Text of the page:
Five Ways to Know if Massage Might Help Your Mental Health
Massage might be supportive for your mental health if…
- You have a hard time turning off your thoughts. The physical touch associated with a massage provides stimulation that can help interrupt the cycle of a busy brain.
- You feel overwhelmed with life. The physical touch to your body can help you reconnect with what is solid and real right now…your physical body.
- You have a difficult time relaxing. Massage therapists are used to working with people who have a challenging time relaxing. If you request support, your massage therapist can guide you through a strategy or two for relaxing with more ease.
- You’re distracted by body aches and pains. Massage therapists have received extensive training in how to help relieve body aches and pains. Make sure to communicate with your massage therapist about what you’re experiencing so they can address it during your session.
- You forget to take breaks. Choosing to receive a massage helps your body get some care so that it can keep comfortably supporting you in all of the tasks that keep you busy.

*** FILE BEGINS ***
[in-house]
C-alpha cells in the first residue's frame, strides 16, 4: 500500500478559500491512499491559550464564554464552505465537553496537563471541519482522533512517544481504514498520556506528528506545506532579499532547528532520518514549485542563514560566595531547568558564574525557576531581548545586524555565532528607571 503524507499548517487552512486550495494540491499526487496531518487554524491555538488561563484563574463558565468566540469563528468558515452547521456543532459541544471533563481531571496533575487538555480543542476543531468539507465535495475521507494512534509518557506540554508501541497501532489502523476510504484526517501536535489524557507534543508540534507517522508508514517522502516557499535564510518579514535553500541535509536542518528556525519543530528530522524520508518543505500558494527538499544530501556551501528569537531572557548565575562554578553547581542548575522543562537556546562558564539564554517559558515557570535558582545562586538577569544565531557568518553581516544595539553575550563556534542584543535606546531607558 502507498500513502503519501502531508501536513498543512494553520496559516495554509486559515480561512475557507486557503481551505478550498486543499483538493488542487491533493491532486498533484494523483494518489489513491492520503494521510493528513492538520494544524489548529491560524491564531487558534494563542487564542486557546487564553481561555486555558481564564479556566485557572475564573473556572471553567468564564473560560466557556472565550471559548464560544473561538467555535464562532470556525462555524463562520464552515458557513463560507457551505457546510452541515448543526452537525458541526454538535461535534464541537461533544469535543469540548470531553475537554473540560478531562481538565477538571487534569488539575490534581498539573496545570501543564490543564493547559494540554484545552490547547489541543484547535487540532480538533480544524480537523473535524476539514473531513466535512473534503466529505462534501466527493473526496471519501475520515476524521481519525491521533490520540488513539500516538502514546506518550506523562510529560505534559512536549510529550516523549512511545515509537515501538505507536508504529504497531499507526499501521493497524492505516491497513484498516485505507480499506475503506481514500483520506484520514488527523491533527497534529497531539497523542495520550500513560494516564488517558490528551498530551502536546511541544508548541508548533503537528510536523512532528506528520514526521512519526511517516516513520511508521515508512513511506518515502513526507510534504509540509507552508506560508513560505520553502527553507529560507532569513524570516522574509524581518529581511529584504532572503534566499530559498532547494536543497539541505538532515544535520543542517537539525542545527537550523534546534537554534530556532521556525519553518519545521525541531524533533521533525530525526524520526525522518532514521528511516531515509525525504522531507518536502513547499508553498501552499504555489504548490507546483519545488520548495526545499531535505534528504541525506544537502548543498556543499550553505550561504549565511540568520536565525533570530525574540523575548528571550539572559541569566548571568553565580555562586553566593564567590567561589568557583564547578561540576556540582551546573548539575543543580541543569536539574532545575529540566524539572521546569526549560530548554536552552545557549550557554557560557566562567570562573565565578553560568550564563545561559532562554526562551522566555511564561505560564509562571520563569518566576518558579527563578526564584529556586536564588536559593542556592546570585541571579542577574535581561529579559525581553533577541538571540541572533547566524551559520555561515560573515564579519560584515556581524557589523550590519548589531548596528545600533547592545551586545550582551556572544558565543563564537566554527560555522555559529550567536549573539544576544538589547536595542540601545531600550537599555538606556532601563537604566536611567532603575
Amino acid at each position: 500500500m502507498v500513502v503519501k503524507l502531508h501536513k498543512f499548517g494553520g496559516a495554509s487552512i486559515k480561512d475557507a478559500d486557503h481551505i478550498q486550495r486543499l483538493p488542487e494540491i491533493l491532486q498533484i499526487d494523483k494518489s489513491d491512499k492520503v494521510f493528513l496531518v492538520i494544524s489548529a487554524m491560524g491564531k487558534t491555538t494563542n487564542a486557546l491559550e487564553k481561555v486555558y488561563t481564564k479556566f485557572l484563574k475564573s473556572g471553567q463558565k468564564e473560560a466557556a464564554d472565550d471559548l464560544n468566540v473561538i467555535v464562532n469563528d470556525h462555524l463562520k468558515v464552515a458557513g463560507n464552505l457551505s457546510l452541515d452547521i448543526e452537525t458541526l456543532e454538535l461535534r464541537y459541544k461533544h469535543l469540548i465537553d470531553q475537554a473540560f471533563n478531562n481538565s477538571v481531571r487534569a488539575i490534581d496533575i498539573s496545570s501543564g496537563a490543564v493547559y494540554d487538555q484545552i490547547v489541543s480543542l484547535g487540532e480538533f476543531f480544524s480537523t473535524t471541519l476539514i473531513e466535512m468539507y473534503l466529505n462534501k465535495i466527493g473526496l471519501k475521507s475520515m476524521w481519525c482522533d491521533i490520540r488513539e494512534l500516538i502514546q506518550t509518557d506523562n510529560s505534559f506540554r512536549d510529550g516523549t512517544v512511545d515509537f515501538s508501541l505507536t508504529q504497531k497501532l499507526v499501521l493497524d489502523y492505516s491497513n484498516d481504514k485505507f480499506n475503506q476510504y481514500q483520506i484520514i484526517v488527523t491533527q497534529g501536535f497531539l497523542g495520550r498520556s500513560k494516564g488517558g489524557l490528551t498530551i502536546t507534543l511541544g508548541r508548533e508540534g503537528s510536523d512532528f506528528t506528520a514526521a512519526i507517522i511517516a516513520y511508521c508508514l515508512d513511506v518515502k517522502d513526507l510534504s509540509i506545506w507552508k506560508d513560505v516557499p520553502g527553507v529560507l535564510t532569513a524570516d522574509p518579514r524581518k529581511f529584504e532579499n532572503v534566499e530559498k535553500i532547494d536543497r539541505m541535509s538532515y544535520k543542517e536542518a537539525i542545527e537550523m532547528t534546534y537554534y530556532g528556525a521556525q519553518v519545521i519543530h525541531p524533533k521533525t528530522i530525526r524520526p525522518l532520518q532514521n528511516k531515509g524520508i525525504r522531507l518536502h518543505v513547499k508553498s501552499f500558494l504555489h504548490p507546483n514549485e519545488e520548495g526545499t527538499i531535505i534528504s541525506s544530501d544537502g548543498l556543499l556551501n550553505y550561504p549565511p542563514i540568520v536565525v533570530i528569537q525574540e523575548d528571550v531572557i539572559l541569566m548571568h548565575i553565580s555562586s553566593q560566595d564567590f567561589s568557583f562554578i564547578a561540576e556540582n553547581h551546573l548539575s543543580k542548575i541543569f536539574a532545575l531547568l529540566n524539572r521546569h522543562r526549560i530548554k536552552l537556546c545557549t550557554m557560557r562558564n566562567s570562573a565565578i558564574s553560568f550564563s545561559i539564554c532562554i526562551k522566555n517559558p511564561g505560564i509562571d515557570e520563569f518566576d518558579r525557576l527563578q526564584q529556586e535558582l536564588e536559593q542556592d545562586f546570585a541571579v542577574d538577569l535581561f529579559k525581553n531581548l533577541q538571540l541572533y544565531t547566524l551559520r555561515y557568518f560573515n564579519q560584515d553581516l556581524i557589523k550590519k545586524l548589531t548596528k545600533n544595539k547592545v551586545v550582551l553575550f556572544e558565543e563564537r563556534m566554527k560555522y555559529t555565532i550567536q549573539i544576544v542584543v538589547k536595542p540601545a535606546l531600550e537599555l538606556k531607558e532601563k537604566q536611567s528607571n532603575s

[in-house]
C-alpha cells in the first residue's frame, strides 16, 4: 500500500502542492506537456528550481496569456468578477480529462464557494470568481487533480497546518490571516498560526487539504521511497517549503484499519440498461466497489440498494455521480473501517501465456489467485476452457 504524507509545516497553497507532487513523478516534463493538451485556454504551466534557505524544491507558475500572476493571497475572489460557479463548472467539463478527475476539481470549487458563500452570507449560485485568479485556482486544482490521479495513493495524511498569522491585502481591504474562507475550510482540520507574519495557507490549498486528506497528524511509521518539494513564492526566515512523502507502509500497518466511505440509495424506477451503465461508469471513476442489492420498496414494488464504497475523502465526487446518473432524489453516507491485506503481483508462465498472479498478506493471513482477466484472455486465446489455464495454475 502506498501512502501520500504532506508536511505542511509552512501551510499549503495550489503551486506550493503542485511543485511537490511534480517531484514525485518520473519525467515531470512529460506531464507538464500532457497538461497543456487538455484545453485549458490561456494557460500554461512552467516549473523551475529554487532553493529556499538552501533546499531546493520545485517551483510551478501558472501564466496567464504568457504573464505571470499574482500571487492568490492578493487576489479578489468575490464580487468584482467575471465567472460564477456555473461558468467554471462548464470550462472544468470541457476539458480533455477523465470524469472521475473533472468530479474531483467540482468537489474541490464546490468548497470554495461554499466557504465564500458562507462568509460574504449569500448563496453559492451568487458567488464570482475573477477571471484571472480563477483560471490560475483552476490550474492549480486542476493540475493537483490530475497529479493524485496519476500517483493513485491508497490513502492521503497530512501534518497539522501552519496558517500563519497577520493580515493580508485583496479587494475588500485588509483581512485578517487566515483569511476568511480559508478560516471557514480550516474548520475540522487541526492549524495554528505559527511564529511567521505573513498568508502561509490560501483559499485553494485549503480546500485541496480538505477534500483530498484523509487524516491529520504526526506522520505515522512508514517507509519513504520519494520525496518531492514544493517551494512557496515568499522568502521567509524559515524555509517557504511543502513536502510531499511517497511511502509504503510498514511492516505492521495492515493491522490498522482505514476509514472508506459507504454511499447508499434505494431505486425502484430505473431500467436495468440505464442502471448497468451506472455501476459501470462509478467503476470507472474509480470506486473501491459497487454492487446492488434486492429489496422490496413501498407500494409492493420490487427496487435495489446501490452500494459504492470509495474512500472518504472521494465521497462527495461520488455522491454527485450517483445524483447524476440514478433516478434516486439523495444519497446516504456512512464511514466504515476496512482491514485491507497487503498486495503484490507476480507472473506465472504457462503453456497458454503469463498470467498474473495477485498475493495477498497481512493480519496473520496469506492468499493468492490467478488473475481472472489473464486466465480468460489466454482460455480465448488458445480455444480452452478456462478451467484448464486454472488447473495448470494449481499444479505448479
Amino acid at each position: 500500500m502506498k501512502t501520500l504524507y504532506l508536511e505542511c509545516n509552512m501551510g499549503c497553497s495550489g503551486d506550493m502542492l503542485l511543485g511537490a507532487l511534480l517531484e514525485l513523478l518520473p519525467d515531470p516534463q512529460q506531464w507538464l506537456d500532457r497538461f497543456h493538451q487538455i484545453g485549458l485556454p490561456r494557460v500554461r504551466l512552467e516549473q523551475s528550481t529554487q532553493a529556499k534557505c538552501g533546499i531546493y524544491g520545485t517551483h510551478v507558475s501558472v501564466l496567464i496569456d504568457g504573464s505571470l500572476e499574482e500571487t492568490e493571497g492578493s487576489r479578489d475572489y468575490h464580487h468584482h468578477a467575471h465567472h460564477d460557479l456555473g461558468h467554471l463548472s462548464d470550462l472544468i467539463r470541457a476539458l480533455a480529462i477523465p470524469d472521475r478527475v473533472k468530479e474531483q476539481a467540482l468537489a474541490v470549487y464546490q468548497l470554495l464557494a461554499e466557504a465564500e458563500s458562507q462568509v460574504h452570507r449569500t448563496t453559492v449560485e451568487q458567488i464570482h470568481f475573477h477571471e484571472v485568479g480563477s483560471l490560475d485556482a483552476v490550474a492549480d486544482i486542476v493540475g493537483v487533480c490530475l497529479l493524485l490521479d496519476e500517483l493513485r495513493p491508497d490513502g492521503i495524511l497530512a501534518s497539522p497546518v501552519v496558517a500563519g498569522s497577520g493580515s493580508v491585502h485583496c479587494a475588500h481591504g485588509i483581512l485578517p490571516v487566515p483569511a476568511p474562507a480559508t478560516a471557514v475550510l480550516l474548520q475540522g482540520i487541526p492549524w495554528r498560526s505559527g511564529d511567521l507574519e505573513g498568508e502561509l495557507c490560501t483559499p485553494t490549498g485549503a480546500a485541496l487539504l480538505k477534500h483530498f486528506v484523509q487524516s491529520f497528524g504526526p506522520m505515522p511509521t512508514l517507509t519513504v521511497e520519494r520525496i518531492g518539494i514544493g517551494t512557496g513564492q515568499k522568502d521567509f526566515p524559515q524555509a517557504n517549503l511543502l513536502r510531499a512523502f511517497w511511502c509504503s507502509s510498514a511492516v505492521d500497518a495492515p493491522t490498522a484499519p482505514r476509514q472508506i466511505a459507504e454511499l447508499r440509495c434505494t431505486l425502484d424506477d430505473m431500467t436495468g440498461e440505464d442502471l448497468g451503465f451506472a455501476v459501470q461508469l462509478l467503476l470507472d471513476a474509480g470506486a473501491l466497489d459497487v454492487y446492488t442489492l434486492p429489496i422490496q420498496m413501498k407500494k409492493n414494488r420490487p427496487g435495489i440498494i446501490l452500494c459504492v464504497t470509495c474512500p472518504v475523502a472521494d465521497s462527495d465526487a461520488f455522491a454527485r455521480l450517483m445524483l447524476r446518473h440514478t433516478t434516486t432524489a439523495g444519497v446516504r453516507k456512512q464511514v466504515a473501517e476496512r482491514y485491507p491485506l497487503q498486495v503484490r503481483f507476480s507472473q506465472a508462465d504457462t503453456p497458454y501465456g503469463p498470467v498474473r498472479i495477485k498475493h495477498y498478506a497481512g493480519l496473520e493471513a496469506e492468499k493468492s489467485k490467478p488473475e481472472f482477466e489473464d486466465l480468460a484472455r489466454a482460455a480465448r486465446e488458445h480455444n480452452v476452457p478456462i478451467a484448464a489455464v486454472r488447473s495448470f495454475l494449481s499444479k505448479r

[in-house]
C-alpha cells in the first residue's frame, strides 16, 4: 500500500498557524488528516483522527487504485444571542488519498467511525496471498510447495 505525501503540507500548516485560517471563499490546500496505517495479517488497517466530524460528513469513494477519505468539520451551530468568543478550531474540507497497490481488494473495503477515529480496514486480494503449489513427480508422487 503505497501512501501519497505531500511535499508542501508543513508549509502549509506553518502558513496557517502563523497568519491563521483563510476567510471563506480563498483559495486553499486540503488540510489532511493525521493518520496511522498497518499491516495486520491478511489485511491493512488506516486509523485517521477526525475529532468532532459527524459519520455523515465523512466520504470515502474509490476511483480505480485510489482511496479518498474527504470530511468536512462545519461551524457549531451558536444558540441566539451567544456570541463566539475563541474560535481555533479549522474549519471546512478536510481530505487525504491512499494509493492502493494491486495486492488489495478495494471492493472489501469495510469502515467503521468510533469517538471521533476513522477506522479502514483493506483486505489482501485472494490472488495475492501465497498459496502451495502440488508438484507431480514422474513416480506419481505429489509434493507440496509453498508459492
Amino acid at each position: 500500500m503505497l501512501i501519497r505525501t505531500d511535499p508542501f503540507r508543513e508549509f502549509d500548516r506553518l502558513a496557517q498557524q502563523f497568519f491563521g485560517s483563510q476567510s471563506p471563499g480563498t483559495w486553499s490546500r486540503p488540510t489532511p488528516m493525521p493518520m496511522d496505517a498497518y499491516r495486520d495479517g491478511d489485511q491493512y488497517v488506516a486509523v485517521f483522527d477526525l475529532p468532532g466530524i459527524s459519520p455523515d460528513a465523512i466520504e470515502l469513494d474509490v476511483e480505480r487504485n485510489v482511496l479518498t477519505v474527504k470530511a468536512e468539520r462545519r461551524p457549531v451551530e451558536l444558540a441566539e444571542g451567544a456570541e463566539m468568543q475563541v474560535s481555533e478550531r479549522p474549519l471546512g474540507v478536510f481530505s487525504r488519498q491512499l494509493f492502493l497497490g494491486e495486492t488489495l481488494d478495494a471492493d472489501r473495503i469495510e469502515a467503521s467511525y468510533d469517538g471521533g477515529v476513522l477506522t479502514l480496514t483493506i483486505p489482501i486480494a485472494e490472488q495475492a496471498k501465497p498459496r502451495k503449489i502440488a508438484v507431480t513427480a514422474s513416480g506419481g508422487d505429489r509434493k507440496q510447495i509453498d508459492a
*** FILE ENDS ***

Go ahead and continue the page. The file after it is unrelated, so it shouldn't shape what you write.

If you’d like to read more on the topic of massage therapy and mental health, check out the following articles.
- Can Massage Help You Sleep? | Sleep.org
- Hands On Research: The Science of Touch | berkeley.edu
- The Mental Health Benefits of Compassion | Newport Academy
Looking to book a corporate massage for your workplace? Check out incorporatemassage.com
By participating in/reading the service/website/blog/email series on this website, you acknowledge that this is a personal website/blog and is for informational purposes and should not be seen as mental health care advice. You should consult with a licensed professional before you rely on this website/blog’s information. All things written on this website should not be seen as therapy treatment and should not take the place of therapy or any other health care or mental health advice. Always seek the advice of a mental health care professional or physician. The content on this blog is not meant to and does not substitute for professional medical advice, diagnosis, or treatment.